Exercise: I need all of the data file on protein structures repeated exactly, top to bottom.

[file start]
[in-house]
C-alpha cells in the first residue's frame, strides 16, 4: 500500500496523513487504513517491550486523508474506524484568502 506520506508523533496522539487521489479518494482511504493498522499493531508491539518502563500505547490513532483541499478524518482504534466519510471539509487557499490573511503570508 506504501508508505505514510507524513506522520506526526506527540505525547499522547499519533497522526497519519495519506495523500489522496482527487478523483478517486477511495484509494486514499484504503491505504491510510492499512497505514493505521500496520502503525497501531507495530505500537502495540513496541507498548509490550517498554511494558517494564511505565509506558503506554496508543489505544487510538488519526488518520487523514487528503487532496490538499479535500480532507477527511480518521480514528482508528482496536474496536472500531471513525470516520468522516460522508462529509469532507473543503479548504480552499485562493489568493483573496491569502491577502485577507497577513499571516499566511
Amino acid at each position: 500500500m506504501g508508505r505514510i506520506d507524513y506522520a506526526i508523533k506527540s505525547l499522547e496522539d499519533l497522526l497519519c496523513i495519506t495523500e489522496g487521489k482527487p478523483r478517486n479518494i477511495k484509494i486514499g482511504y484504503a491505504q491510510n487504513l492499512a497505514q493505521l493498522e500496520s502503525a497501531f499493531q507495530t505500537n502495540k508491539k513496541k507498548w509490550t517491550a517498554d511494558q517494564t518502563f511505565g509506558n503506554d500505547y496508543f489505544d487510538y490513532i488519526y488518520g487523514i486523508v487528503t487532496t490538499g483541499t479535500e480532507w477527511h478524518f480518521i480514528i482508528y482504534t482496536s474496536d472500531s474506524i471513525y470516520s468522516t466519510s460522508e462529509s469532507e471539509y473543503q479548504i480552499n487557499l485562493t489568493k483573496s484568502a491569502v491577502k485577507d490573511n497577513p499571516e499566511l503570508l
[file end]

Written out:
[in-house]
C-alpha cells in the first residue's frame, strides 16, 4: 500500500496523513487504513517491550486523508474506524484568502 506520506508523533496522539487521489479518494482511504493498522499493531508491539518502563500505547490513532483541499478524518482504534466519510471539509487557499490573511503570508 506504501508508505505514510507524513506522520506526526506527540505525547499522547499519533497522526497519519495519506495523500489522496482527487478523483478517486477511495484509494486514499484504503491505504491510510492499512497505514493505521500496520502503525497501531507495530505500537502495540513496541507498548509490550517498554511494558517494564511505565509506558503506554496508543489505544487510538488519526488518520487523514487528503487532496490538499479535500480532507477527511480518521480514528482508528482496536474496536472500531471513525470516520468522516460522508462529509469532507473543503479548504480552499485562493489568493483573496491569502491577502485577507497577513499571516499566511
Amino acid at each position: 500500500m506504501g508508505r505514510i506520506d507524513y506522520a506526526i508523533k506527540s505525547l499522547e496522539d499519533l497522526l497519519c496523513i495519506t495523500e489522496g487521489k482527487p478523483r478517486n479518494i477511495k484509494i486514499g482511504y484504503a491505504q491510510n487504513l492499512a497505514q493505521l493498522e500496520s502503525a497501531f499493531q507495530t505500537n502495540k508491539k513496541k507498548w509490550t517491550a517498554d511494558q517494564t518502563f511505565g509506558n503506554d500505547y496508543f489505544d487510538y490513532i488519526y488518520g487523514i486523508v487528503t487532496t490538499g483541499t479535500e480532507w477527511h478524518f480518521i480514528i482508528y482504534t482496536s474496536d472500531s474506524i471513525y470516520s468522516t466519510s460522508e462529509s469532507e471539509y473543503q479548504i480552499n487557499l485562493t489568493k483573496s484568502a491569502v491577502k485577507d490573511n497577513p499571516e499566511l503570508l